Feedback

When I first moved to Chicago a friend asked me to give him feedback on his yoga class. I considered him asking a compliment. I was new to the community and was still realizing that runners stretch in Connecticut was a low lunge in Chicago. I took my friend’s class and was happy to oblige his request. Though, from the get go I realized his teaching was different from anything I had practiced before. In fact, that was true of many of the classes I sampled when I moved here. I was learning a new dialect.

For years I was schooled in a particular way of doing yoga. I was convinced that my practice was the only way, the best way, the absolute holy grail. Had my friend asked me a few years ago to give him feedback on his class I might have leaned his approach up against my model to point out ways it was not measuring up to what I believed was the best technique for teaching the best yoga class.

As I am writing this I am squirming. I was passionate and confident about my content and that was all true for me at that time. It is only in these past years where I find have no idea or strong opinion about what makes a great yoga class truly great other than the willingness a teacher has to know herself and stand in that to the utmost. Something that must steer clear of public opinion.

I took my friend out for coffee. He looked at me for guidance and I thought about his class. He wanted me to tell him something concrete about his instructions or his sequence or what he could possibly do better. But I couldn’t. I no longer considered myself an authority. I kept saying the same thing. “Are you teaching what lights you up? Are you able to share that from that place?”

I thought about how much my opinions had changed over the years. I thought about the recent workshops I taught. How vulnerable I felt showing up with my stack of poetry books leading a whole weekend without having the security to rely on any system. “We just want you!” they said and how much I questioned if that would be enough. My experience now has taught me that teaching has nothing to do with making students invest in what I think but more to do with finding the language and holding the space for students to invest more in what they think.
How hard it was for me to deem that worthy enough for a weekend workshop but then again. . .

A week ago I received feedback from students who were subscribers to a certain new phenomenon called ClassPass. Despite the perfunctory advice to take the feedback “with a grain of salt,” something no human can ever really do, I took a breath and read the twenty public opinions about my class. (I will preempt this to say that many were lovely but of course my fixation rest solely on the few reviews that stung).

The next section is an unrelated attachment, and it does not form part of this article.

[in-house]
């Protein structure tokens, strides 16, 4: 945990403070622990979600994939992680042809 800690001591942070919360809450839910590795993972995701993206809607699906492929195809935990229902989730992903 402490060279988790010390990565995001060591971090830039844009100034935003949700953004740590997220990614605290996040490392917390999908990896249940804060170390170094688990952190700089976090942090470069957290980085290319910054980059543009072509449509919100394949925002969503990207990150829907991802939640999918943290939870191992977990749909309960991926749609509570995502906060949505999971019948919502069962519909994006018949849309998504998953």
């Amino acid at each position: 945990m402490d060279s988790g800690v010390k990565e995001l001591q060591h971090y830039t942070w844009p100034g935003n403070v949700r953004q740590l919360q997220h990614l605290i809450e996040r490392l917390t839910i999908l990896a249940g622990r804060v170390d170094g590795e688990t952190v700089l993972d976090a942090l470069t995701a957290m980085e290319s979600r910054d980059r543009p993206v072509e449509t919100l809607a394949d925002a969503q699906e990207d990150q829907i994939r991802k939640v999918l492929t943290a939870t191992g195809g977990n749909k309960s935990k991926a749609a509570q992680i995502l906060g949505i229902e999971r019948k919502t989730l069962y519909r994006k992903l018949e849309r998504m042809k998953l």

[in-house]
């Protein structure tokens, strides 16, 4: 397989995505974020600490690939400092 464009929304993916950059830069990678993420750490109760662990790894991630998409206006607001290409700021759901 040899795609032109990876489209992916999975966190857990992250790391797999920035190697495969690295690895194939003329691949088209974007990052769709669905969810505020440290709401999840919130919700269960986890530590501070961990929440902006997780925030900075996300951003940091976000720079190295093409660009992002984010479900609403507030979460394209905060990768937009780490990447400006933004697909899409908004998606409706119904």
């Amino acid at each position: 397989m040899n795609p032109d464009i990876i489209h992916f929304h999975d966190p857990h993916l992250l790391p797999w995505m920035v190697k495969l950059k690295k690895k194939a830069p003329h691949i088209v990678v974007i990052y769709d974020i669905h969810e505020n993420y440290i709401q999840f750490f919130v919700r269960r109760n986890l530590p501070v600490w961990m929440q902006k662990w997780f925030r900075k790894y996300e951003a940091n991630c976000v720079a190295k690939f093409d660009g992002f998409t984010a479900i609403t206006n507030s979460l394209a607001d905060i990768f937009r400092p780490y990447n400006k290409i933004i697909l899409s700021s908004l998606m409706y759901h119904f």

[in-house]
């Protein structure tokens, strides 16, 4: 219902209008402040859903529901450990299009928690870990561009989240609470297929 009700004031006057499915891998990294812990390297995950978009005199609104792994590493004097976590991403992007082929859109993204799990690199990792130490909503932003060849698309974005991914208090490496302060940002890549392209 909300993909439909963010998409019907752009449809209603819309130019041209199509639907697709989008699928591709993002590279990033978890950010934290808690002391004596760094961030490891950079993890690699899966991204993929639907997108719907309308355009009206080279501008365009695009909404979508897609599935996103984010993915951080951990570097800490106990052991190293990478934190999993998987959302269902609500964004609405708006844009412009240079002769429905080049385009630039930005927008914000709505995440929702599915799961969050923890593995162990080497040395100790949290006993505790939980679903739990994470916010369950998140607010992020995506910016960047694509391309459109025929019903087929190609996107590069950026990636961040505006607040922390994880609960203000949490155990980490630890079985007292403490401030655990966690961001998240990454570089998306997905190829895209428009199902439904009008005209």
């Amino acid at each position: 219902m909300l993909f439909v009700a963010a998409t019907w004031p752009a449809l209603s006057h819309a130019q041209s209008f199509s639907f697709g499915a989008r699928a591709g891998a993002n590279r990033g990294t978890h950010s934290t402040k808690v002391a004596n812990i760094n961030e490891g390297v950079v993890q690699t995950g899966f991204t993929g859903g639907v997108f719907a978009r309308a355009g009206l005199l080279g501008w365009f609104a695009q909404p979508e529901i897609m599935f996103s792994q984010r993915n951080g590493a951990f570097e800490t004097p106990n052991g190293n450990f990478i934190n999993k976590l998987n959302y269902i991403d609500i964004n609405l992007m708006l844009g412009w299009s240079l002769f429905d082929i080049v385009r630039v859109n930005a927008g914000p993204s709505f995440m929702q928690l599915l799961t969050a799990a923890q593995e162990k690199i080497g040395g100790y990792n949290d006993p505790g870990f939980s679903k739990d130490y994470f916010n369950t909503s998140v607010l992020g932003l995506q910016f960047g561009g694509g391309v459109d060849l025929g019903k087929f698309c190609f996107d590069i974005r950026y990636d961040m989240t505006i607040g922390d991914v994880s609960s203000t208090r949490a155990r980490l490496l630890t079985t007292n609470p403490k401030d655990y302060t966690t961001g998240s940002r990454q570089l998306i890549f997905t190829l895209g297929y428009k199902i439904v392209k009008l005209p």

Tracy overcomplicates things. Fair, enough.
Teacher talks through the entire class, I mean the ENTIRE class. This one had a sad face next to it. One star.

By the time I finished reading the reviews I worked out some ego stuff, and picked myself up by the collar. Sharon Salzburg has famously said. “We are not meditating to become better meditators. We are meditating to become better people.” Parker Palmer reminds me that what we teach is not as important as who we are when we teach. Presently, as I drift further away from any brand or prescribed system of yoga or movement preference I am left to do what perhaps any practice has intended all this time – to trust myself more than anything else and go with that.

Make yourself deserve more

            My youngest son was diagnosed with Asperger syndrome last year. (Nowadays they call it Social Pragmatic Communication Disorder). Either way, for the past year my husband and I have taken to the books, the internet, doctors, healers, and angels to find the best course of treatment that would serve our son and help him thrive in every possible way. Talk about our children being the gurus.

             I have always been good at trying to find the lessons in my life. From the muckiest muck, I found a way to clear the smudge from my eyes and see that there was something bigger I was being pointed toward within myself. I worked hard at that, not realizing that effort alone had it’s own cost on my system, and in a strange way a kind of delusion that I was in control. With regard to my son, as our children often encourage, it was time for me to learn new ways of communicating, and different ways of spending my time.